As a result, the magic smoke had escaped from the circuit breaker and the light switch.
What had ensued for my neighbourhood handyman and I was instead frustration as Â a task which should have taken a half hour stretching into nearly six hours (over 2 days) and additional expense (to the handyman) in replacing the blown components.
To put it another way, for the want of â‚¬0.15 of labelling on the part of the original vendor to identify the attributes of the various wires we found (such as “this one runs the lights”), I expended a full half-day of work and the handyman was unavailable for other jobs which would have paid him a lot more than the rate we’d struck for fitting the lights – and that was before the additional cost and complication of having to go to the electrical wholesalers this morning to buy replacement parts and fit them as well.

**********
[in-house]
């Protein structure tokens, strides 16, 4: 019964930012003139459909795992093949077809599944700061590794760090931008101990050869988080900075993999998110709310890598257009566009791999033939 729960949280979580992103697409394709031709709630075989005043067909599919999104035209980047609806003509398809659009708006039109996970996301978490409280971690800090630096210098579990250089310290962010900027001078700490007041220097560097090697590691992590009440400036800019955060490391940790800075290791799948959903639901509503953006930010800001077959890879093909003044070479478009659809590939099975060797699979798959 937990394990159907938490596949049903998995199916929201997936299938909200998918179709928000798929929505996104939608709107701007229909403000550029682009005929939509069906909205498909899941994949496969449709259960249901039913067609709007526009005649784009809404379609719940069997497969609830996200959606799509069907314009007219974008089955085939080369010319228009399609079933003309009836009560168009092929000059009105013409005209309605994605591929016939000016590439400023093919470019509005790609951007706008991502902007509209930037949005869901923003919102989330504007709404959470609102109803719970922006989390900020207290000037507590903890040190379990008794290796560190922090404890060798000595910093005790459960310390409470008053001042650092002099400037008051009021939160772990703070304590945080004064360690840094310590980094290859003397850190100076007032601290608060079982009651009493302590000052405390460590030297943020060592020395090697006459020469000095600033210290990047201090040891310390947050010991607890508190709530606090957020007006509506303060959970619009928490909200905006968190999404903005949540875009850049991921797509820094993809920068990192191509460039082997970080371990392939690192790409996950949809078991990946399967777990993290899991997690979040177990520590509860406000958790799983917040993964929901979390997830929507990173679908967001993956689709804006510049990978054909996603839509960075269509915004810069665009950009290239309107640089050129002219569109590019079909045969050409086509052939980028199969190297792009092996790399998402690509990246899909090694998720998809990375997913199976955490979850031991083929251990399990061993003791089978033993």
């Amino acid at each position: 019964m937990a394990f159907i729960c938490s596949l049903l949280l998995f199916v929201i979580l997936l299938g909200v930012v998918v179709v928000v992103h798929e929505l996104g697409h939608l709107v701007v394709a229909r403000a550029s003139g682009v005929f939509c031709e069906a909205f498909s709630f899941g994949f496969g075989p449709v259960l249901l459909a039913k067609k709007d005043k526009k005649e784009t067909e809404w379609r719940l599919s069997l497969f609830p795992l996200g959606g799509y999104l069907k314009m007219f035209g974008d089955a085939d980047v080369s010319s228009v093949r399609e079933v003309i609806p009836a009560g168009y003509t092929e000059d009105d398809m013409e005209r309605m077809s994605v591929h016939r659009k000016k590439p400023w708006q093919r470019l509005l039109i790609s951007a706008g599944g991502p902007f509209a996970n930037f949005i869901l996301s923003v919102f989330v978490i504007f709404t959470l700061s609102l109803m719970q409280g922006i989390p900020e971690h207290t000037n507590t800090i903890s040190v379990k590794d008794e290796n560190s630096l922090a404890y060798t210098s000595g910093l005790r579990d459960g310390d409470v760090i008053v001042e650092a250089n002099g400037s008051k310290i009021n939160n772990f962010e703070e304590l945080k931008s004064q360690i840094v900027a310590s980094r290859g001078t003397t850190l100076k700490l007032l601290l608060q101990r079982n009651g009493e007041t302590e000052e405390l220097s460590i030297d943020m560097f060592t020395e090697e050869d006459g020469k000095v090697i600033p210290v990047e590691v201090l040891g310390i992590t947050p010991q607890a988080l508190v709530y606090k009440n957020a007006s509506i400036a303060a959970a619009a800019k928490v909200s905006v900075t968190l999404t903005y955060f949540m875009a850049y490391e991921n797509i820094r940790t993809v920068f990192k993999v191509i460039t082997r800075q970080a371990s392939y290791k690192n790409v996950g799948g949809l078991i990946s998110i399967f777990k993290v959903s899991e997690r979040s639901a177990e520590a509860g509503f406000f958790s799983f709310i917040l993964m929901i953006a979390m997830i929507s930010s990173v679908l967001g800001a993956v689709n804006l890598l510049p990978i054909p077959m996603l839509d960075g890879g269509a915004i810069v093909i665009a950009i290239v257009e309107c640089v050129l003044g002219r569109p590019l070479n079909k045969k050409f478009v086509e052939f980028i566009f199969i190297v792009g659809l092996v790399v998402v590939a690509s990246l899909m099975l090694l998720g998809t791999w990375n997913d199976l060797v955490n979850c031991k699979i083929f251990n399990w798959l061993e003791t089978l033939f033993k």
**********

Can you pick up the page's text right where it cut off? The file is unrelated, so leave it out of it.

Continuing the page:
It struck me that this is a situation we encounter on a regular basis with the information assets of an organisation.
Very often the important data for a given process in a given area is not clearly identified. Management say “give us everything and we’ll figure it out” and call centre screens and web-forms are cluttered with a variety of information capture points.
A failure to understand (or label) the purpose of that information, where it comes from and where it goes to, and its critical path in the business can result in undesired outcomes as soon as anything starts to change in the business, business processes, or technology platform (such as replacing your front end systems with a new one, the nearest analogy I can think of for changing a light fitting).
This results in expended effort on scrap and rework trying to get the blasted thing to work right with the desired outcomes (such as throwing illumination on a problem), and quite often can result in a critical information path way being blown and needing replacement or an internal control process in the business stopping a process.